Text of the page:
Twelve-year-old Rotorua girl, India Heron, is looking forward to “feeling normal” at a children’s camp designed especially for kids like her at the end of February.

India has arthritis. It makes her joints sore and stiff and stops her doing her favourite things, like swimming and pottery.

At the camp, run by Arthritis New Zealand, she’ll be able to try all sorts of physical activities in a safe environment, enjoy some fun, and make friends with others who understand what it’s like to have arthritis.

“India wants to try new things – even abseiling, although she’s terrified of heights!” says her mother Belinda, who’s also looking forward to going to camp.

The family has had a full-on year learning to cope with India’s diagnosis almost exactly 12 months ago.

It all began with a swollen knee. At first, it didn’t appear to be serious but before long India’s right knee was twice its normal size and she was limping in pain.

Medical tests ruled out a sprain or a tumour. After the fluid was drained, India had steroid injections to manage the inflammation. A couple of months later the diagnosis was confirmed as JIA, or juvenile idiopathic arthritis, the most common form of arthritis in children. JIA causes the body’s immune system to attack healthy cells, causing painful, stiff and swollen joints.

Both India’s knees were soon affected, then her ankles, hips, wrists, elbows, fingers and toes. She developed chronic pain syndrome so walking became difficult and the swimming lessons had to stop. Her stiff hands caused her to lose confidence in her favourite craft activity – pottery.

What really knocked her though was the feeling that she was letting the rest of the family down –dad Fraser, twin sister Alicia and younger brother Lachlan. She could no longer join them in outdoor activities.

“India was a healthy child before this so 2017 was a full-on year,” says Belinda. “At times she’s felt low and fragile and there have been lots of questions for all of us, especially because we wondered whether India’s identical twin would be affected too. So far, she hasn’t been.

“We’ve tried to educate ourselves as much as possible so we have a better understanding of India’s condition, and juggle caring for her with supporting the other children. Things we used to take for granted have to be done differently now, for example, playing family board games at the table instead of on the floor.”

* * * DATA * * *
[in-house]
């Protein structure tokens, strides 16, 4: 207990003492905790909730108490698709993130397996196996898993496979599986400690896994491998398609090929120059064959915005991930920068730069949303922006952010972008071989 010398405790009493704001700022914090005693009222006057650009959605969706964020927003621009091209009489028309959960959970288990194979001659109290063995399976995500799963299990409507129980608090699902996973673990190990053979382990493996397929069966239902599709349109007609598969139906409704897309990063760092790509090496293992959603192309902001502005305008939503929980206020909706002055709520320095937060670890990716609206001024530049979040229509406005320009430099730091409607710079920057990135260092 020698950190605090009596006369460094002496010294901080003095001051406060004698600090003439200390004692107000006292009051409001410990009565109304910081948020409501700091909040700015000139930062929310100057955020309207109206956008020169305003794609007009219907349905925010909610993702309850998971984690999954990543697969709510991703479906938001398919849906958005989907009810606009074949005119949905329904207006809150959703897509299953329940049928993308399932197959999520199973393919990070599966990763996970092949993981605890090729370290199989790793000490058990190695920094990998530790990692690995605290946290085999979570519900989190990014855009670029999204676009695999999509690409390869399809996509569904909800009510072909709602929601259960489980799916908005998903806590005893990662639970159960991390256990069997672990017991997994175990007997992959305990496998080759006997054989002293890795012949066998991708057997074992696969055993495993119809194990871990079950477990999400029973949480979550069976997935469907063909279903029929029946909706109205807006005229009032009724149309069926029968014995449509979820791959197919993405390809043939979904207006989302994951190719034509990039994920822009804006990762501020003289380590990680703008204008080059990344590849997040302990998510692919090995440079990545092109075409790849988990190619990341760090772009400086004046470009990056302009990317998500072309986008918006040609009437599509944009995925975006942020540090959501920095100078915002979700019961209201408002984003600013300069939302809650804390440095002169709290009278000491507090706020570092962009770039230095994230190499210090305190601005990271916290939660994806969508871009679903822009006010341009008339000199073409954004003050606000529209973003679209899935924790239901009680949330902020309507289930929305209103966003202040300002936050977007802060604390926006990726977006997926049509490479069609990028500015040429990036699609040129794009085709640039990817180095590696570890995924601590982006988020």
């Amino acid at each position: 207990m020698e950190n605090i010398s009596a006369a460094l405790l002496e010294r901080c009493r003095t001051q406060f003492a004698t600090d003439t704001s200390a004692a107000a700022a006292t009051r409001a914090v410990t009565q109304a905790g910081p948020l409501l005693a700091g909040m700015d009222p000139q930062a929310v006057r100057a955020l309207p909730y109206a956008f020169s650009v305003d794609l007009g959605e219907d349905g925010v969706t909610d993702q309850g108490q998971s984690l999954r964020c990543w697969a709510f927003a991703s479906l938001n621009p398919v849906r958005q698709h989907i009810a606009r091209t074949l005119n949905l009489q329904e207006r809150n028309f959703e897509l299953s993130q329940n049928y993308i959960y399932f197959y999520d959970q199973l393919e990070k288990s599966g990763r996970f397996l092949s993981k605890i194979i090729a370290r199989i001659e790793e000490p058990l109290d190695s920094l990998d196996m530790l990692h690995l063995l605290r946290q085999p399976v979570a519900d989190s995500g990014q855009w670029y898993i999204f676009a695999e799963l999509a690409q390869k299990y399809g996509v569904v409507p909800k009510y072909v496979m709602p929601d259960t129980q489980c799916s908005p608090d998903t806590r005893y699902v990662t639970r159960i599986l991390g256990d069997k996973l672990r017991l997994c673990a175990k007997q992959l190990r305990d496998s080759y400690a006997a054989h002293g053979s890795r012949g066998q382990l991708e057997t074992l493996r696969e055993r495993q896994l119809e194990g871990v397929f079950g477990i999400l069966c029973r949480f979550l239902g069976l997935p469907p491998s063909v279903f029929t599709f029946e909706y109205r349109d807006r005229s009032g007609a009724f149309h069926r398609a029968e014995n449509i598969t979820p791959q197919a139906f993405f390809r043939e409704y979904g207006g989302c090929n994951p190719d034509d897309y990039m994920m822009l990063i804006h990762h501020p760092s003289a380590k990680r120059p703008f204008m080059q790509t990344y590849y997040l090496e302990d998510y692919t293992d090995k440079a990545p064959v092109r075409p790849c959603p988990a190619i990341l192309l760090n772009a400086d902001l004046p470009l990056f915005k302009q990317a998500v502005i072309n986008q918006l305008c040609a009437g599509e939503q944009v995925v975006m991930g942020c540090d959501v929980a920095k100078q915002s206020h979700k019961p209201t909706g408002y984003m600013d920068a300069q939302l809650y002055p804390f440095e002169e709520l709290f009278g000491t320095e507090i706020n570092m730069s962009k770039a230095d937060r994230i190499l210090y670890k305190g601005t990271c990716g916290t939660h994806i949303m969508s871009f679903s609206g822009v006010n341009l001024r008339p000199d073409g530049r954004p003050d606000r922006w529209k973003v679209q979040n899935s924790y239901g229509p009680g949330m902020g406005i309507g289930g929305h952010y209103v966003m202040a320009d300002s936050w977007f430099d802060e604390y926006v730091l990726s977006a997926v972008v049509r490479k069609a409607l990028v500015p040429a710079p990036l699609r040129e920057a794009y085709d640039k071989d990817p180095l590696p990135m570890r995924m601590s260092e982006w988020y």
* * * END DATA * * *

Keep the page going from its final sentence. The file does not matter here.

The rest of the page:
India has responded well to arthritis and pain medication. She also has physiotherapy and regular visits to Starship Hospital to monitor her condition.

“We’ve been really lucky, and the level of care and support we’ve received has been amazing,” her mother says.

Belinda values the support available from Arthritis New Zealand through events like the camp. For parents and caregivers it’s an opportunity to talk to others who face the same challenges, and learn from health professionals who will be on hand to answer questions.

“We’ve discovered a family friend who also has arthritis is going to be there as a volunteer youth leader, which is really great.

“I’m looking forward to meeting other mums and people who can be a positive influence for India. I want her to have fun and feel normal because everyone there understands what she’s going through.

“It’s exciting to be able to have a break away with others who are living with arthritis. Camp is a place for us both to learn more.”

The camp takes place on 23 to 25 February at Totara Springs, Matamata.

Arthritis New Zealand aims to improve the life of every person affected by arthritis. We are a national not-for-profit organisation focused on raising awareness, advocating for those with arthritis and providing advice and support. For more information, phone the helpline 0800 663 463, find us on Facebook or visit www.arthritis.org.nz